The title of La Quarantaine underlines these spatio-temporal dimensions. The term quarantine implies, of course, the imposition of a cordon sanitaire within which movement is limited to prevent the spread of disease. The practice is striking in its indiscriminate nature, for unlike more focused medical isolation, it affects a whole population, healthy and sick alike, and almost inevitably generates frustration, anxiety and suspicion amongst those forced to coexist reluctantly in a restricted and closely policed environment. The term is, however, also a temporal one, alluding to the forty days’ isolation (quaranta giorni) required of incoming ships to Italian ports during the Black Death in the fourteenth and fifteenth centuries. Although time is central to Le Clézio’s novel – in terms of the complex chronological frames (from the 1850s to the 1980s) in which the narrative is located, but also of the confined characters’ obsession with the length of their stay – it is the spatial aspects that are underlined in another key element of the paratext with which the novel opens, the 1857 map of Flat Island produced by the British Government Surveyor Thomas Corby. The British took Mauritius from the French in 1810, abolished slavery in 1835, and thus created the need for those indentured labourers transported from India who play an important role in Le Clézio’s novel. The map is the product of imperial cartography (it was part of a wider report on lighthouses in the colony), a reminder of the dynamics of power (among colonizers, as well as between colonizer and colonized) underlying the central spaces of La Quarantaine. At the same time, its large scale details the places of the characters’ confinement: Flat Island itself, with the jetty in Palissade Bay and the so-called “coolie camps,” and the smaller Gabriel Island to the east, reachable on foot at low water, where the sick in the novel are sent for confinement within confinement, to a prison within a prison.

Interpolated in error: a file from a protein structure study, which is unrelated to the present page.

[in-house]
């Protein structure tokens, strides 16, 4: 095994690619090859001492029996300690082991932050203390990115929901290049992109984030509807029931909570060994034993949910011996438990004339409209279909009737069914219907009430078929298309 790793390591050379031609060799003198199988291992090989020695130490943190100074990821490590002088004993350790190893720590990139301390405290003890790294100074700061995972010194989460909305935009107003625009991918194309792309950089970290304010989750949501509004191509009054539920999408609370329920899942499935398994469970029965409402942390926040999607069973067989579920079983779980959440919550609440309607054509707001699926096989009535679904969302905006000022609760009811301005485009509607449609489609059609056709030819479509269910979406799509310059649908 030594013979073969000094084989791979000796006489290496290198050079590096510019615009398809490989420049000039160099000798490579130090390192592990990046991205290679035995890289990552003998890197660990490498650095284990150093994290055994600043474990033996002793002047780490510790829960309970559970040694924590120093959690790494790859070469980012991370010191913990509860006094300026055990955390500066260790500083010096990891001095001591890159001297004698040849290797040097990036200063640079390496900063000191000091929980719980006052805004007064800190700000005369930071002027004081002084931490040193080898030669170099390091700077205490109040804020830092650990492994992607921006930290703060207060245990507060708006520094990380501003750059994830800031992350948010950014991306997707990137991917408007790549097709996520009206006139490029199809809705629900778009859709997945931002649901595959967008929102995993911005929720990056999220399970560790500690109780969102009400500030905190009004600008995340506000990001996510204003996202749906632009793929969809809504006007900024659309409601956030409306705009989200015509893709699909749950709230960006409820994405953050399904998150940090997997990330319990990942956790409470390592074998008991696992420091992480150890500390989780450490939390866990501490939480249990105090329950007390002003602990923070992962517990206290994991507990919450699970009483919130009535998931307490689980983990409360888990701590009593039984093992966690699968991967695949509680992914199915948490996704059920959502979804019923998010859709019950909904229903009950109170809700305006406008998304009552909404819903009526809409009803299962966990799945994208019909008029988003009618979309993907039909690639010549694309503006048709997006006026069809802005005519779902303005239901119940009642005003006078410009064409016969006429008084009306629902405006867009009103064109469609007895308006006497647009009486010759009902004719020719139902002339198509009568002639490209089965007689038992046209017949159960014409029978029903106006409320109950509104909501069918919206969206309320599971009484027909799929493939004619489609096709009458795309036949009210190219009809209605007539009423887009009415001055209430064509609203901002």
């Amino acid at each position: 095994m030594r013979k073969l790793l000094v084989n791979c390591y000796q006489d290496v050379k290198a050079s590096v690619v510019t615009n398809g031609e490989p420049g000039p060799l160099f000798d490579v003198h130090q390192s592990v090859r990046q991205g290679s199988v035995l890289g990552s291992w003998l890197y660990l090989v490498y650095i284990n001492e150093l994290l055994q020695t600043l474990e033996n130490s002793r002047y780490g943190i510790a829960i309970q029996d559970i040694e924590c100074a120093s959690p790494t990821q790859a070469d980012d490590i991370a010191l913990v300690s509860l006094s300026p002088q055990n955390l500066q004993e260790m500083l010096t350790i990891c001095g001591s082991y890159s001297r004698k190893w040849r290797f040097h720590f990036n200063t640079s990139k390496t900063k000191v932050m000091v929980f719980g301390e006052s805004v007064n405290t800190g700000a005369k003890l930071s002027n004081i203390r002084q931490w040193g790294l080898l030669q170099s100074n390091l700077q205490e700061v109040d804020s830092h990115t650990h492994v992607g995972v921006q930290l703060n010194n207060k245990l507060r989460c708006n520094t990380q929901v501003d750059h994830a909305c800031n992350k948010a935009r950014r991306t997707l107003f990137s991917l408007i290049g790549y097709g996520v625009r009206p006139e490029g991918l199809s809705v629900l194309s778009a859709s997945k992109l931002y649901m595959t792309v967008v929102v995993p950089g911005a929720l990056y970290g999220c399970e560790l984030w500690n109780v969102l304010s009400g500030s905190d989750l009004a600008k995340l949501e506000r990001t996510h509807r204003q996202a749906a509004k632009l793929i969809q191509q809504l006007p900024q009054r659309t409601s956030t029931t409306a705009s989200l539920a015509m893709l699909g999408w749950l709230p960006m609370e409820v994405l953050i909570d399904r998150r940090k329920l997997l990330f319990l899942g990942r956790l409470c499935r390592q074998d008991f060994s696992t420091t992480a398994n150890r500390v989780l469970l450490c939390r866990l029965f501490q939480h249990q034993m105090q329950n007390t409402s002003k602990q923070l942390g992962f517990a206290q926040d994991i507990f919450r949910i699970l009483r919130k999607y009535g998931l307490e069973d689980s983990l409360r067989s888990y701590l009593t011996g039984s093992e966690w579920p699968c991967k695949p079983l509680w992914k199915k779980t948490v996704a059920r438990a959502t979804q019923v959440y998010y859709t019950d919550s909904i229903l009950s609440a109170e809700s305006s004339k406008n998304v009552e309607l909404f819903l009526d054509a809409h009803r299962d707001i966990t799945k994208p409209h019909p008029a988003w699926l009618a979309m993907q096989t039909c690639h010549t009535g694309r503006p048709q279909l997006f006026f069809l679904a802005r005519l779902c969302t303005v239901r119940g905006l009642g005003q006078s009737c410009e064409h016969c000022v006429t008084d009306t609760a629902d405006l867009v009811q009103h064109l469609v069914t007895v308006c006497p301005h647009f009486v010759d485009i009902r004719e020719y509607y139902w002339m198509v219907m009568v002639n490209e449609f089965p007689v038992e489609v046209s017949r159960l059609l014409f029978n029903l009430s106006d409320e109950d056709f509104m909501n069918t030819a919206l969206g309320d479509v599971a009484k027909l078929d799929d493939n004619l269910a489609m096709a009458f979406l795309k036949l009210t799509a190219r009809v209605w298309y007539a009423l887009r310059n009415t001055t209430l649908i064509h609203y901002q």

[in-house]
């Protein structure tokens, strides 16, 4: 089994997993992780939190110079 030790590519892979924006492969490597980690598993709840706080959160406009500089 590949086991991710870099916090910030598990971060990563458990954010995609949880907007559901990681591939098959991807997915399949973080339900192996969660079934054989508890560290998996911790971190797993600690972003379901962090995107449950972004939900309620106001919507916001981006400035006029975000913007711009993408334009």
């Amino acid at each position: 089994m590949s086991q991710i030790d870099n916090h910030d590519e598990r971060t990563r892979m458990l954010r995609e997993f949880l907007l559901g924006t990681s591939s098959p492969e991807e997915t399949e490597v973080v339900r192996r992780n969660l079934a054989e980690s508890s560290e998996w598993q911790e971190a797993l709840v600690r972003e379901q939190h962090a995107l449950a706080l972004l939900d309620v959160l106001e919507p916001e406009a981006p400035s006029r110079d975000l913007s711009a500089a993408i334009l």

This paratext creates, therefore, an opening sense of quite literal insularity (and of the etymologically associated isolation) – but this is an insularity that betokens extroversion as much as it implies introversion, mobility as much as immobility. This is because, for a narrative of confinement set primarily in the narrow space of Flat Island, La Quarantaine is characterized by surprisingly high levels of movement, as if the imposition of sessility in confinement generates its opposite as a corollary. The interrupted journeys of Léon I, Jacques and his wife Suzanne are entangled with other accounts of travel, notably the imagined itinerary of the mother of Suryavati (the woman of Indian origin with whom Léon I falls in love; her name is given by the narrator Léon II), who had travelled from India to Flat Island as a young girl with an adopted Indian mother in the context of the 1857 Siege of Cawnpore. At the same time, the contemporary narrator describes his own journey to Mauritius in 1980, in an attempt to reengage with family history and understand the separation of his family following the experience of quarantine in 1891.